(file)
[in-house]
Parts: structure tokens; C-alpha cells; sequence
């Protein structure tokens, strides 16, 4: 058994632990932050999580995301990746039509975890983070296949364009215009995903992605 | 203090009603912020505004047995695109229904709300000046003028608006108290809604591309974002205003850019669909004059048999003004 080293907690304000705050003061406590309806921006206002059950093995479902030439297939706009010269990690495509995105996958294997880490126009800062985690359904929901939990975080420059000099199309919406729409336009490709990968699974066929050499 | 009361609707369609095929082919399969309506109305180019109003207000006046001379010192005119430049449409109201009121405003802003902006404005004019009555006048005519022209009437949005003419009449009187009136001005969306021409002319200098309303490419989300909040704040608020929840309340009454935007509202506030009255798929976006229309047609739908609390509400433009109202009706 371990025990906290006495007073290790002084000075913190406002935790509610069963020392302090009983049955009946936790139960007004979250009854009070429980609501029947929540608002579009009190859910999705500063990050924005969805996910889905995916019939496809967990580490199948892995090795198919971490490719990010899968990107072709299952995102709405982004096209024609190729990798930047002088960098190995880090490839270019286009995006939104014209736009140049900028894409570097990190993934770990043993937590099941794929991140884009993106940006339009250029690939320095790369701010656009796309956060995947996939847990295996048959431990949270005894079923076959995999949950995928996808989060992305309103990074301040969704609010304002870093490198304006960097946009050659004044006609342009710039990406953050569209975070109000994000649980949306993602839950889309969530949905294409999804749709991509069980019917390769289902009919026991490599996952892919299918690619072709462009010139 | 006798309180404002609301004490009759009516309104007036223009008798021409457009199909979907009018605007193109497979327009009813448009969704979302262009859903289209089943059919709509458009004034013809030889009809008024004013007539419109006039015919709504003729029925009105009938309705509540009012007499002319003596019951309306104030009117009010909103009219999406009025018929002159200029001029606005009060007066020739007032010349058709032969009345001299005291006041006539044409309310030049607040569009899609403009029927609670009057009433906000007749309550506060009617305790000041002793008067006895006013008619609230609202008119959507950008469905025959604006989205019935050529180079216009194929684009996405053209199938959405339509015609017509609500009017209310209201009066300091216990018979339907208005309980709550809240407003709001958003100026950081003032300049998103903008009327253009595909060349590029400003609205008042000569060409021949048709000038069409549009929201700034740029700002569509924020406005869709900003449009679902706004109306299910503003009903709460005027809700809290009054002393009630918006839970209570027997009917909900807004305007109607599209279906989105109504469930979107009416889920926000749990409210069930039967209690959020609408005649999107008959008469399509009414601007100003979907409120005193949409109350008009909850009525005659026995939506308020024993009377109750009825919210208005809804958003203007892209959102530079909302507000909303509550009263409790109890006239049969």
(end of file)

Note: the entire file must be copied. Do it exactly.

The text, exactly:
[in-house]
Parts: structure tokens; C-alpha cells; sequence
């Protein structure tokens, strides 16, 4: 058994632990932050999580995301990746039509975890983070296949364009215009995903992605 | 203090009603912020505004047995695109229904709300000046003028608006108290809604591309974002205003850019669909004059048999003004 080293907690304000705050003061406590309806921006206002059950093995479902030439297939706009010269990690495509995105996958294997880490126009800062985690359904929901939990975080420059000099199309919406729409336009490709990968699974066929050499 | 009361609707369609095929082919399969309506109305180019109003207000006046001379010192005119430049449409109201009121405003802003902006404005004019009555006048005519022209009437949005003419009449009187009136001005969306021409002319200098309303490419989300909040704040608020929840309340009454935007509202506030009255798929976006229309047609739908609390509400433009109202009706 371990025990906290006495007073290790002084000075913190406002935790509610069963020392302090009983049955009946936790139960007004979250009854009070429980609501029947929540608002579009009190859910999705500063990050924005969805996910889905995916019939496809967990580490199948892995090795198919971490490719990010899968990107072709299952995102709405982004096209024609190729990798930047002088960098190995880090490839270019286009995006939104014209736009140049900028894409570097990190993934770990043993937590099941794929991140884009993106940006339009250029690939320095790369701010656009796309956060995947996939847990295996048959431990949270005894079923076959995999949950995928996808989060992305309103990074301040969704609010304002870093490198304006960097946009050659004044006609342009710039990406953050569209975070109000994000649980949306993602839950889309969530949905294409999804749709991509069980019917390769289902009919026991490599996952892919299918690619072709462009010139 | 006798309180404002609301004490009759009516309104007036223009008798021409457009199909979907009018605007193109497979327009009813448009969704979302262009859903289209089943059919709509458009004034013809030889009809008024004013007539419109006039015919709504003729029925009105009938309705509540009012007499002319003596019951309306104030009117009010909103009219999406009025018929002159200029001029606005009060007066020739007032010349058709032969009345001299005291006041006539044409309310030049607040569009899609403009029927609670009057009433906000007749309550506060009617305790000041002793008067006895006013008619609230609202008119959507950008469905025959604006989205019935050529180079216009194929684009996405053209199938959405339509015609017509609500009017209310209201009066300091216990018979339907208005309980709550809240407003709001958003100026950081003032300049998103903008009327253009595909060349590029400003609205008042000569060409021949048709000038069409549009929201700034740029700002569509924020406005869709900003449009679902706004109306299910503003009903709460005027809700809290009054002393009630918006839970209570027997009917909900807004305007109607599209279906989105109504469930979107009416889920926000749990409210069930039967209690959020609408005649999107008959008469399509009414601007100003979907409120005193949409109350008009909850009525005659026995939506308020024993009377109750009825919210208005809804958003203007892209959102530079909302507000909303509550009263409790109890006239049969």